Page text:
Even though the entire world is traumatised by a possible swine flu pandemic, it is the native people who are suffering a swine flu infection rate four to five times higher than that of the general population, reveals a recent report.
The world's indigenous people-tribes and other groups who inhabit the lands where, as far as anyone knows, their ancestors arose-are at greatest risk from the swine flu pandemic, according to native-rights groups.
The report by Survival International, a London-based group that advocates for native cultures, has revealed that many factors make native people more vulnerable to the globally widespread virus, which so far has proven to be no more dangerous than the seasonal flu.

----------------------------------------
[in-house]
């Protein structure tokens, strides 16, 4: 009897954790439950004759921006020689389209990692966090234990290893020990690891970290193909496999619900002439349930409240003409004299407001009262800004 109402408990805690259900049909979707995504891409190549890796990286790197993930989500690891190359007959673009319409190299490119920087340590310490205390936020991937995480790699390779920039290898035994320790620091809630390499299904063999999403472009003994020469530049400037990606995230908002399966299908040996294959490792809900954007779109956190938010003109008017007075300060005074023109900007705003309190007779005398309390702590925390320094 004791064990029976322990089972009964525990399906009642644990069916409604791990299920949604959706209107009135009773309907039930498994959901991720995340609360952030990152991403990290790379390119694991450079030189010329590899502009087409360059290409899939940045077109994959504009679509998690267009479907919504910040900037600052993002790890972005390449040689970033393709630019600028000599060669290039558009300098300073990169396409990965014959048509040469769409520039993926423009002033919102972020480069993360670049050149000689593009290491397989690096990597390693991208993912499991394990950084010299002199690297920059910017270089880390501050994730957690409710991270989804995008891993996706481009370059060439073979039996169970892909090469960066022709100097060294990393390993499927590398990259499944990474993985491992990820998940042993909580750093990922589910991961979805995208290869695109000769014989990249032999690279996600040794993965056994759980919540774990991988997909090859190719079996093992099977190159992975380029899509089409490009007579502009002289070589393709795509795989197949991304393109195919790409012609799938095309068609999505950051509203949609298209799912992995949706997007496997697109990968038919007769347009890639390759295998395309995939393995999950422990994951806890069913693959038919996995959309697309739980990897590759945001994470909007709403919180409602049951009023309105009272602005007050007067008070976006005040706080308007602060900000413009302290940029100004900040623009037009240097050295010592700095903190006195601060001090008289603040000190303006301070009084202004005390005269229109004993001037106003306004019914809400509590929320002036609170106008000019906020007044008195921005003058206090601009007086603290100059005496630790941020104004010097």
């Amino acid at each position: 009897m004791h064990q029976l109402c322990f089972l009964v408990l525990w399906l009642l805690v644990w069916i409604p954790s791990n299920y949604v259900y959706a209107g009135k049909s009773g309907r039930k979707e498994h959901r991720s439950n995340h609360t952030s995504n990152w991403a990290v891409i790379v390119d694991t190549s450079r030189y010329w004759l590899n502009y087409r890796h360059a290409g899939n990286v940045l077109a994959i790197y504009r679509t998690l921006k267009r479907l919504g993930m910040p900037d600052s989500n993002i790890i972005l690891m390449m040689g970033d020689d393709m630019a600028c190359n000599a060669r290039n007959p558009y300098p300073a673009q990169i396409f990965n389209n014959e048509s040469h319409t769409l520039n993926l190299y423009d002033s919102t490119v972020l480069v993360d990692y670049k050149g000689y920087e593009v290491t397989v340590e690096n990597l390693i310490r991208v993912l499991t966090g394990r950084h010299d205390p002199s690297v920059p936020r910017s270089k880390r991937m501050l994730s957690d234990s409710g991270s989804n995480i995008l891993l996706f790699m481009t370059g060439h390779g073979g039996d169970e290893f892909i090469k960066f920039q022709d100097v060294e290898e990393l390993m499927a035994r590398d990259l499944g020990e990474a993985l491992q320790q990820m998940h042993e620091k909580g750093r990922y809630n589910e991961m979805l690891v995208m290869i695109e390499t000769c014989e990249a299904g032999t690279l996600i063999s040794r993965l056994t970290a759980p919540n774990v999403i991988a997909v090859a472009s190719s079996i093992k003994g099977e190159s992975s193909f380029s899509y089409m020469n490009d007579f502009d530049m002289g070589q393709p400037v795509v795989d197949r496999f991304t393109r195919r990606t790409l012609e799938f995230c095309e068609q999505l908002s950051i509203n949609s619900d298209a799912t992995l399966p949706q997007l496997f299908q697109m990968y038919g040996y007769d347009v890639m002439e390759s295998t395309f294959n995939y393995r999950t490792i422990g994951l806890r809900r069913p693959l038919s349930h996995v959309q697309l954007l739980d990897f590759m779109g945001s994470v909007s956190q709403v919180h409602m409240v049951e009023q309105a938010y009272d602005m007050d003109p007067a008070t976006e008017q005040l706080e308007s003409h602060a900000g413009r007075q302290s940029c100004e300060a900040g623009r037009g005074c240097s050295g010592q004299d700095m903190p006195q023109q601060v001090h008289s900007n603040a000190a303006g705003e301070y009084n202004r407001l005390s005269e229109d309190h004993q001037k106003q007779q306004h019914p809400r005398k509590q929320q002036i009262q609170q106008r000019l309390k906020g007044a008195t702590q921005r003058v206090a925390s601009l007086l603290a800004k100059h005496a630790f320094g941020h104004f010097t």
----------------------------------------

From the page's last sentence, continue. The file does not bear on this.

And experts say that one of the reasons could be that native peoples' immune systems are particularly vulnerable to outside germs.
"Isolated peoples have little or no immunity to outside diseases, meaning that any contact with outsiders with swine flu could spell disaster for the tribes," National Geographic News quoted Stephen Corry, director of Survival International as saying.
In addition, native groups often have relatively low standards of living, which puts the groups behind the curve, in terms education, public health, and infrastructure, according to the report.
Many indigenous communities live in poverty, with poor sanitation, and overcrowding.